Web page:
In Deep Sleep REVIEW | Berlinale 2020

In Deep Sleep is a fascinating experiment in representing the difficulty of losing a loved one.

Muscovite Maria Ignatenko In Deep Sleep

A wispy and trancelike mood piece, In Deep Sleep keenly captures the disorientation that losing a loved one can cause. While too slight to have much deep impact, In Deep Sleep is an intriguing artistic experiment by Muscovite Maria Ignatenko.

Viktor (Vadik Korolyov) is at sea when he is notified that his wife has been killed in a car crash. His compatriots at sea aren’t interested in giving him much support, hosting a party with prostitutes instead. The next day Viktor leaves, kicking off a dream-like odyssey across an unnamed, snow-covered port city.

Functioning more like poetry than prose, its non-linear format — split into three chapters bookmarked by a prologue and epilogue — stresses the way that time folds back in on itself when confronting a huge loss. Viktor, finding little outlet to express his emotions, aimlessly wanders the city, searching for some way to move on from unimaginable pain.

While films with such dreamlike tones can often send the viewer to sleep, the relatively short 70-minute runtime of In Deep Sleep allows the director to take high-minded risks. The film is filled with elliptical storytelling, digressive camera pans and lengthy takes, avoiding narrative in favour of mood.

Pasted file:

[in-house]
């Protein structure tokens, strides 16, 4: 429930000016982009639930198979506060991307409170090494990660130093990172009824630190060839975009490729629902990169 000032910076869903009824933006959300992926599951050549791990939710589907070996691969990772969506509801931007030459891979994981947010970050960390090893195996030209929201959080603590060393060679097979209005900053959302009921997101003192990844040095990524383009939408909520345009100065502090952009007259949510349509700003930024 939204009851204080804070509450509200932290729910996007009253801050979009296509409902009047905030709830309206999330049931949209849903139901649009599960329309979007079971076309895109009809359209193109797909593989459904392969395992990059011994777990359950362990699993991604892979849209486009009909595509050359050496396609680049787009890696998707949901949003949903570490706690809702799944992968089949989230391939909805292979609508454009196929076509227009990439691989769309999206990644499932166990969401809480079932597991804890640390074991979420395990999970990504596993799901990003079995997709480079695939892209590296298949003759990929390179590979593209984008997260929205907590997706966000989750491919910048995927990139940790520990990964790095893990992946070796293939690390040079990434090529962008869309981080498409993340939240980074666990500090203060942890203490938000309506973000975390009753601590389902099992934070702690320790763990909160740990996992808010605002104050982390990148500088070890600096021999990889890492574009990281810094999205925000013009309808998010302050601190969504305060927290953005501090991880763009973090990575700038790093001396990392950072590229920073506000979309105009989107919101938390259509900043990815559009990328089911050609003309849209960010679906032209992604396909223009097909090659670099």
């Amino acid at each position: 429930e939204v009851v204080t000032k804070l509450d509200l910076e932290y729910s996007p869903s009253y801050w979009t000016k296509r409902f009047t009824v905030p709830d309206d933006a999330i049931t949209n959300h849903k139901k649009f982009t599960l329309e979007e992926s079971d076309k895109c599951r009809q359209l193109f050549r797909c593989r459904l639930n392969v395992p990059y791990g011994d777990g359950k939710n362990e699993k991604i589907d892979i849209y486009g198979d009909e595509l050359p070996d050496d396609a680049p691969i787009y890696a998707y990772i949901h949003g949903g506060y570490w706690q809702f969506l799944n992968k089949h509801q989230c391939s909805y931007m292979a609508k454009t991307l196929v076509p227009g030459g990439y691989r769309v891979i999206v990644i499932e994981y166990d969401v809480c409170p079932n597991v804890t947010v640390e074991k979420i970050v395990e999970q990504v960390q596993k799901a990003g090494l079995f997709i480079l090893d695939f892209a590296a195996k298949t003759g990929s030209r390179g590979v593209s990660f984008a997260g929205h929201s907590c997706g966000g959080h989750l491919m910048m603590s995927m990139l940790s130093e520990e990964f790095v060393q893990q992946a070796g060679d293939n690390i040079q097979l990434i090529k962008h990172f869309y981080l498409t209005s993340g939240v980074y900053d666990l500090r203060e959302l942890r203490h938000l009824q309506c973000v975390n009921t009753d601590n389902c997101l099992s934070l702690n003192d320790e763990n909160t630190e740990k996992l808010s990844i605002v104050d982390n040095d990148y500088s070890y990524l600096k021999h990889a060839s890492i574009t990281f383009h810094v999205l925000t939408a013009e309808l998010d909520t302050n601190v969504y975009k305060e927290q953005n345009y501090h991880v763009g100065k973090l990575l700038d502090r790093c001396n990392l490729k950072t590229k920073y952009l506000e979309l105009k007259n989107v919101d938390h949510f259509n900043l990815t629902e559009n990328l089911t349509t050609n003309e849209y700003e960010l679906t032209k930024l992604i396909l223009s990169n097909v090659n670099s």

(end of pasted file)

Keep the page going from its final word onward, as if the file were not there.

This is a world that feels barely awake, shot mostly at night, trapped in Ignatenko’s slow cinema style. At times the very fabric of the film threatens to be overwhelmed by atmospherics. Slow, thoughtful shots are more concerned with the texture of surfaces than aiding storytelling, making for a gorgeous watch that is also just a touch unengaging.

The most interesting thing in the film is the sound design, which eschews a traditional soundtrack in favour of subtle noises, like the rushing of waves, the whirring of machines and the wind howling over a barren landscape. Sometimes it even cuts to complete silence, creating an uncomfortable world from which Viktor finds no escape.

Vadik Korolyov’s performance is suitably muted as sleepwalker Viktor, helping to create a sense of disorientation and deep sadness. When things do get violent, the style barely changes; the film unafraid to show how such a loss can wrap everything into a dreamlike haze.

In Deep Sleep is bookmarked by a court case, the statements of judges, witnesses and prosecutors showing how legal language is unable to grasp the difficulty of Viktor’s situation. I cannot find myself commenting upon Viktor’s state with any of the same confidence as these Russian lawmakers, much of the film lost in subtleties of tone and cultural nods specific to Russia. Perhaps there is some deeper comment about toxic masculinity here and the way it cannot allow healthy modes of expression, but Ignatenko doesn’t put too fine a point upon it, her enigmatic style allowing the viewer to bring their own interpretation to the material.

What can be decisively said is that Ignatenko has a strong and brave filmmaking style. The use of actual seafarers to play the men on the trawler, as well as the grey, depressing colours of the film, find an unusual way and mostly effective way to represent the immense difficulty of loss.

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Muscovite Maria Ignatenko In Deep Sleep
While too slight to have much commercial potential, In Deep Sleep is a fascinating experiment in representing the difficulty of losing a loved one.